It seems improbable, if not impossible, that anyone can spend $1.2 billion on an election in the first place, let alone lose it. But that is reportedly how it worked for the Hillary Clinton campaign, where dollars flowed freely into over-priced commercials that made their way onto television, radio and into print.
It must have been painful to lose to a billionaire who appeared too penurious to invest in a 30 second ad spot when he could just log on to Twitter and fire away. And the mainstream media kept reminding us that the Clinton organization was outspending Republican Donald Trump by phenomenal sums of money and, they added, we all know in this world of saturation communications that the candidate who yells the loudest and longest is the one who wins.
Not this time. Maybe that’s why the Clinton campaign has tried every conceivable method of reversing that electoral verdict since Hillary first pasted on a smile and stood for a New York City podium to deliver one of the most gracious speeches of her politically-motivated life.
I don’t say that with any hint of irony. Clinton appeared to embrace her own rhetoric on that day after the night before. She seemed willing to accept the decision of the voters; to encourage her loyal followers to lay down their arms and believe in the wisdom of the democratic process. Trump had won and he was our president.
Never mind the malicious tales of her going berserk the night before in a fit of denial, or all the unkind speculation about why she had taken so long to arrive at the scene of her concession speech. She didn’t disappoint when her moment of history arrived.
Clearly, Clinton was being less than transparent as she feigned serene comprehension of her defeat. Though she has deftly remained detached from the most of the numerous efforts to snatch victory from the jaws of defeat — though she did begin assigning blame for the loss within days of the election, explicitly citing FBI Director James Comey as the villain. Her hapless running mate, Sen. Tim Kaine, provided a glimpse of the coming Clinton resistance when he arched his eyebrows and declared Clinton first in the hearts of Americans because she had won the popular vote after all.
The popular vote wedge was where the push-back began. We had been here before, of course, with the Bush-Gore fencing match that focused on hanging chads and voter irregularities in Florida but no matter. It was time again to suggest that the Electoral College be abandoned and that presidents be elected on the basis of popular vote. When that didn’t appear to have sufficient traction to generate change swift enough the alter the 2016 election, the Clinton surrogates began musing about recounts in key battleground states. It was left to Green Party candidate Jill Stein to initiate this charade, demanding that votes be counted again in states that Stein wasn’t even competitive in because of a compelling desire to ensure the “integrity” of electoral process – even though she had no reason to believe otherwise and no one seriously presented evidence to the contrary.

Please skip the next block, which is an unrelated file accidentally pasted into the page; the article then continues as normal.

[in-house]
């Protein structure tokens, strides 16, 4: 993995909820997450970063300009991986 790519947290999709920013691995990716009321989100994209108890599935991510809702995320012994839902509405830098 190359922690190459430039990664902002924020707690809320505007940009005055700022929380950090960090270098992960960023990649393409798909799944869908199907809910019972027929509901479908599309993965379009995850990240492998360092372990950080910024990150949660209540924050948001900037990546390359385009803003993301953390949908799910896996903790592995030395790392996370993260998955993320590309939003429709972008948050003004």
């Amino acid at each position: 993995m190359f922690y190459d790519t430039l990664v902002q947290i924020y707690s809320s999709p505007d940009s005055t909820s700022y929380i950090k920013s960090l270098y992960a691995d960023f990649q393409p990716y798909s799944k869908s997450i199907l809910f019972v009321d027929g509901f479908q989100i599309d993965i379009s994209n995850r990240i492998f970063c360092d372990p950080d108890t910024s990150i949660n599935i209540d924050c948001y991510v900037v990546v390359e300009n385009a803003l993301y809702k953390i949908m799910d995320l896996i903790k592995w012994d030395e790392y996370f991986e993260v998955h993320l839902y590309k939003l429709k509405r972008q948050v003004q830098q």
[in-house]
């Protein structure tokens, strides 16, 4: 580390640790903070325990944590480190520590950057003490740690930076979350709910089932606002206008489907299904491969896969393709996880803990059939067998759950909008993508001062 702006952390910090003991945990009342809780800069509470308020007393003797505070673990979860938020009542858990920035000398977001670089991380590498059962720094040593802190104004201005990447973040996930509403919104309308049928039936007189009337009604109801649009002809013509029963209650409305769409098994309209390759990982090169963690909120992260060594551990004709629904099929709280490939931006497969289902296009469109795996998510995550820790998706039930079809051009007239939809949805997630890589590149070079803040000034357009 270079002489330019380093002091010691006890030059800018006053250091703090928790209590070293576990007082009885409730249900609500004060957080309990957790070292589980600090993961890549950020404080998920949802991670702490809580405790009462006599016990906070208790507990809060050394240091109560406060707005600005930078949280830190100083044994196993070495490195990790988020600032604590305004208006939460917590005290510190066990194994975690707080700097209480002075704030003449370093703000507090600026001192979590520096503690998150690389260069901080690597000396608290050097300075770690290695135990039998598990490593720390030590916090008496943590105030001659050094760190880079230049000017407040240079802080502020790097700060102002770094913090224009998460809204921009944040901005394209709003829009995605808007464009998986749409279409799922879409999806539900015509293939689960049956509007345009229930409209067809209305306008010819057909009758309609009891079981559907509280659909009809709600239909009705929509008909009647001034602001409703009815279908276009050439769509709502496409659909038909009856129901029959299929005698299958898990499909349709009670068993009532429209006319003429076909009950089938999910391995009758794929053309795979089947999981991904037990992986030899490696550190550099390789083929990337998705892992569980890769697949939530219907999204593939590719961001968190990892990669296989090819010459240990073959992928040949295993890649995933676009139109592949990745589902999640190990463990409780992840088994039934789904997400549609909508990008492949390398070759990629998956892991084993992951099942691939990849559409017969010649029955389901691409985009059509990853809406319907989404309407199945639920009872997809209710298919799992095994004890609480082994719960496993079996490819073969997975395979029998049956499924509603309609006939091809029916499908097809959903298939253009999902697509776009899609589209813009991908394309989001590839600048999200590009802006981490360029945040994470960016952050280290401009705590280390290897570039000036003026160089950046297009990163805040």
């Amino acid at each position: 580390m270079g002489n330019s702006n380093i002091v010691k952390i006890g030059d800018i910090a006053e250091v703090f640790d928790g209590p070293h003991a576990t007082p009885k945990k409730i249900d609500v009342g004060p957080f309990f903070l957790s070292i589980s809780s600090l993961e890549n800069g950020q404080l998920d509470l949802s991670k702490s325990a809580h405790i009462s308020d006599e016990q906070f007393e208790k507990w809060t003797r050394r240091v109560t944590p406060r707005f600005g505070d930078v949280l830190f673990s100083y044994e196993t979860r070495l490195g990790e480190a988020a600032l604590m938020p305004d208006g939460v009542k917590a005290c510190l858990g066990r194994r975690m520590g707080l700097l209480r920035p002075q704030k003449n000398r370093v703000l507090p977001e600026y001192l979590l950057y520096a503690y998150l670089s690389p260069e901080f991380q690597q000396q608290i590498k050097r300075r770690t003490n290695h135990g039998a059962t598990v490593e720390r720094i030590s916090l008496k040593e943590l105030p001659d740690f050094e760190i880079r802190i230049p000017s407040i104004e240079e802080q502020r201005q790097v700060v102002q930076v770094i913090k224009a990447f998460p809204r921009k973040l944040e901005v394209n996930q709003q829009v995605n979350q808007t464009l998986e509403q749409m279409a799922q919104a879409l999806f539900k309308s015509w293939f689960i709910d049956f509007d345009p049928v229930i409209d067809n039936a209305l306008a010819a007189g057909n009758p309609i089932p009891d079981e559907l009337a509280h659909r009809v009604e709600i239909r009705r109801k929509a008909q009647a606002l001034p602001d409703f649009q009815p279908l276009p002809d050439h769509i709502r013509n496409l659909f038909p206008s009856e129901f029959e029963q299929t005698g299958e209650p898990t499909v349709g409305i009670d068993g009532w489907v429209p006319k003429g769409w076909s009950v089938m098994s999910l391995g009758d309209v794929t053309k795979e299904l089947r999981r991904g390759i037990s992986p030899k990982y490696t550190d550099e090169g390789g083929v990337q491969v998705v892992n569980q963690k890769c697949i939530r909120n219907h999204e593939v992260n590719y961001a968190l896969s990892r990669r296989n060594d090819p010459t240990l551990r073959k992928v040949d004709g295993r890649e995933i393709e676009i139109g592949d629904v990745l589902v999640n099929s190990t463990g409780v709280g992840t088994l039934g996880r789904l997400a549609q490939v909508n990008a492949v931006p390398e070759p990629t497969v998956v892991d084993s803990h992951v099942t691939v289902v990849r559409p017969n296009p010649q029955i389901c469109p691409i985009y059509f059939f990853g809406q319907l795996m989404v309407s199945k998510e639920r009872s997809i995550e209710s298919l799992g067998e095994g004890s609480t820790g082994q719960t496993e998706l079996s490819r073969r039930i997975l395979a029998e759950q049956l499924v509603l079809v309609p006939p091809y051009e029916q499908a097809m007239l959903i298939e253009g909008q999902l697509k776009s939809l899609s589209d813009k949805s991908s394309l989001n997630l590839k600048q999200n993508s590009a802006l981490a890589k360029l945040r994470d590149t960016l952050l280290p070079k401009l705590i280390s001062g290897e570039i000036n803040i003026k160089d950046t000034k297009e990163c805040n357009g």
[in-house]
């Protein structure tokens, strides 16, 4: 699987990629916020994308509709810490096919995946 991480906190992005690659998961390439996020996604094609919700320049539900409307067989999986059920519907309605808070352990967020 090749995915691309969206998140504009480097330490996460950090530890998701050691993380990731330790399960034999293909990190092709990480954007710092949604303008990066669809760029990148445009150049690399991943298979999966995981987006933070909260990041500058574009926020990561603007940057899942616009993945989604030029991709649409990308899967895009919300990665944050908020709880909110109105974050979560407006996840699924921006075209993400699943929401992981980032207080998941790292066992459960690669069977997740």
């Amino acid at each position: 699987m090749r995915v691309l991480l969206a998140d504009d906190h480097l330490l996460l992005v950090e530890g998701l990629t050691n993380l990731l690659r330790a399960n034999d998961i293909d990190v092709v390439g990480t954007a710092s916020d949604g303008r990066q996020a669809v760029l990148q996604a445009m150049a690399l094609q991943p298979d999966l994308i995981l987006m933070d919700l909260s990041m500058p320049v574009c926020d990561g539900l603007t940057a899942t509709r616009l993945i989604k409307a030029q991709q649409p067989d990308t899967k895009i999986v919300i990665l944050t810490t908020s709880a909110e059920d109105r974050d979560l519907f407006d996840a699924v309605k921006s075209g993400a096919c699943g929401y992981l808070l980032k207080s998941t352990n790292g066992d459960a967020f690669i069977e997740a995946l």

Well, as the recount fiasco generated mounting embarrassment and no more votes for Clinton, it was time to focus on the Russians again. Putin had been a convenient source of blame during the election campaign, whenever a reverberating WikiLeak emerged from the private-no-more e-mails of John Podesta. It didn’t matter how the offending messages read; the Clinton campaign never denied the validity of the material, just the nefariousness of the alleged hacker: “the Russians did it,” declared interim DNC chair Donna Brazile when confronted with evidence of her atrocious willingness to share debate questions with Clinton.
Well, the Russians are doing it again. So sure are the Clinton surrogates that the Russians both interfered with the presidential election and assiduously worked to elect Trump that desperate measures are required. Hence the latest call to change the election results by – again – appealing to the Electoral College. This time, they don’t want the electors disbanded, just convinced to break faith with the voters of their states and change their allegiance from Trump to Clinton.
At least one very unsure electoral form Texas has already succumbed to the pressure; but Chris Suprun hasn’t broken for Clinton. He’s musing about voting for Ohio Governor John Kasich, who, as we all know, wasn’t even on the ballot. But there is a form of poetic destiny in Suprun’s otherwise bizarre take on one of democracy’s basic rights: Kasich couldn’t bring himself to vote for Trump either, so he cast a ballot for John McCain, who wasn’t running either. Clearly, they belong to the NeverThinking protest vote.
I don’t know if the increasingly louche – and never say die – Clinnton campaign has continued to spend money in aftermath of their still stunning loss and added to that already bloated billion dollar plus election bill – if so, it is merely more bad money spent on discredited objective.
Cost of losing: well over a billion dollars. Result: priceless.
Follow David on Twitter @DavidKrayden.